The Church of Pentecost recognises the strength of youth in leadership. The operational structure of the church encourages young people to take up leadership roles and responsibilities within the church and society. The church believes that young people can make a positive impact and contribute to the growth and development of their communities. In doing so, they become good leaders as they grow older, gaining experience and appreciating what the youth bring to the table when they are involved in leadership.
Additionally, the Bible teaches that young leaders can inspire others. 1 Timothy 4:12 says, “Don’t let anyone look down on you because you are young, but set an example for the believers in speech, in conduct, in love, in faith, and in purity.” This verse encourages young leaders to set a positive example for others and to demonstrate their leadership potential.
Furthermore, the Bible teaches that older leaders can be excellent mentors. Titus 2:2-3 reads, “Older men are to be sober-minded, dignified, self-controlled, sound in faith, in love, and in steadfastness. Older women, likewise, are to be reverent in behaviour, not slanderers or slaves to much wine. They are to teach what is good.” This verse highlights the importance of older leaders in mentoring and teaching younger leaders. Effective leadership requires a balance of the strength of youth and the wisdom of the elderly. Young leaders bring fresh ideas, boundless energy, and inspiration, while older leaders bring experience, wisdom, and mentorship. Combining these two elements creates a powerful leadership dynamic that can guide organisations to success.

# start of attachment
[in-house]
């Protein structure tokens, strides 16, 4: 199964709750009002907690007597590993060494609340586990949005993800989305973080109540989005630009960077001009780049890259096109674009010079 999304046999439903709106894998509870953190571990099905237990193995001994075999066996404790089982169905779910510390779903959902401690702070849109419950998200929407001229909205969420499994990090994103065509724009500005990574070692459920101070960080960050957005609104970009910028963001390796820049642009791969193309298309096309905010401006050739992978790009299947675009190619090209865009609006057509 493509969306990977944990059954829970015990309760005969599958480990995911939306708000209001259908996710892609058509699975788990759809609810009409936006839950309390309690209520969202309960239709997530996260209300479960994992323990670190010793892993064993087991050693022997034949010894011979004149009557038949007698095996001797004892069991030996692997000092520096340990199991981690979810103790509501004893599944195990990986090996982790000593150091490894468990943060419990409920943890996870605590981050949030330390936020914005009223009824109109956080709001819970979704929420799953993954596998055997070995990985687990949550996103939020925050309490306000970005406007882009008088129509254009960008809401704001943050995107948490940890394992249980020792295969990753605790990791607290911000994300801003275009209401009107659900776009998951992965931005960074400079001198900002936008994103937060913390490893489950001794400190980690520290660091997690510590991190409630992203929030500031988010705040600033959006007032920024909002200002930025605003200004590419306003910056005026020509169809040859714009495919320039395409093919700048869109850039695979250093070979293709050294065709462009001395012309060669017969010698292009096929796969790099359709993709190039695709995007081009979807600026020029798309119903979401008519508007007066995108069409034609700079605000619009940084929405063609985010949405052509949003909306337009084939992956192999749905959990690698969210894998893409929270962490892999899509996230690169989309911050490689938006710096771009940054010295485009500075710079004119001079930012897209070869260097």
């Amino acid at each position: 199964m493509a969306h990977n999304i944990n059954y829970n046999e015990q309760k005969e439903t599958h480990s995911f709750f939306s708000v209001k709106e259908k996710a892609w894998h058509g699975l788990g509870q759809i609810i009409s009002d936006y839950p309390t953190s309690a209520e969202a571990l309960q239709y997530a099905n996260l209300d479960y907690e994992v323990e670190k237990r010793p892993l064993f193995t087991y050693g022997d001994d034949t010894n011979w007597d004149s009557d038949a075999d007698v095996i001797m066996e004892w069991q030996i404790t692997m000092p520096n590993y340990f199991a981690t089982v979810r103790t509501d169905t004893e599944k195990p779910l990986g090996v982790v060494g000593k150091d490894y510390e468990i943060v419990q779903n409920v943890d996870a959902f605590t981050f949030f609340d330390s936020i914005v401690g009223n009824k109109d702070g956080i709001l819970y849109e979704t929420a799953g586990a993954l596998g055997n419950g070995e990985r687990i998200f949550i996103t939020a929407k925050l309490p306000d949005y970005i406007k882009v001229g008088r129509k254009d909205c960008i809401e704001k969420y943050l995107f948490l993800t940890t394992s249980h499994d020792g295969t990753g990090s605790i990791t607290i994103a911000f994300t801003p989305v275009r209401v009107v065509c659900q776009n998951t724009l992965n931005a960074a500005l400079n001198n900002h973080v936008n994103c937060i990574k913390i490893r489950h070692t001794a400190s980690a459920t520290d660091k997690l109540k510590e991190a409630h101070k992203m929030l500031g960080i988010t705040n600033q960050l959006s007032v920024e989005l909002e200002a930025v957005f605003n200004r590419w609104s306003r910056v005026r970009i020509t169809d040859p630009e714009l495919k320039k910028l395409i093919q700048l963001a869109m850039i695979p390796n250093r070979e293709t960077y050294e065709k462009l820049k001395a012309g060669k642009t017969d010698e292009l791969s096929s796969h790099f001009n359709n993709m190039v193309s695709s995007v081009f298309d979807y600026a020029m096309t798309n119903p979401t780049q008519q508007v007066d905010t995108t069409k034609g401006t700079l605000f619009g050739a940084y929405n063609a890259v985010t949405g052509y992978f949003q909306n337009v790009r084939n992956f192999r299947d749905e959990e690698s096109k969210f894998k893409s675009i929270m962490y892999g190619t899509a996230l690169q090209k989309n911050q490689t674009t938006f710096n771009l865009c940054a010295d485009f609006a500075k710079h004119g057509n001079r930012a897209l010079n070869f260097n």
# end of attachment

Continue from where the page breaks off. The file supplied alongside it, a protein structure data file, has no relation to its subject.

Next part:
In conclusion, successful leadership requires both the strength of youth and the wisdom of the elderly. The Bible teaches that both the young and old have unique qualities to offer in leadership. Young leaders bring enthusiasm, creativity, and innovation, while older leaders bring experience, wisdom, and mentorship. By working together, they can create a powerful leadership dynamic that can guide organisations to success. As Psalm 71:18 says, “Even when I am old and grey, do not forsake me, my God, till I declare your power to the next generation, your mighty acts to all who are to come.” Both age groups have their unique strengths and contributions to make, and it is essential to recognise and harness them. As Ecclesiastes 4:9-12 says, “Two are better than one because they have a good return for their labour. If either of them falls, one can help the other up. But pity anyone who falls and has no one to help them up. Also, if two lie down together, they will keep warm. But how can one keep warm alone?” Let us embrace the strength of the youth and the wisdom of the elderly in leadership and work together towards a better future. If we truly aim to bridge the generational gap in leadership, we need to blend the young and the old in leadership, utilising the strength of the youth while imparting the lessons learned through experience.
Written by P/Overseer Enoch Okain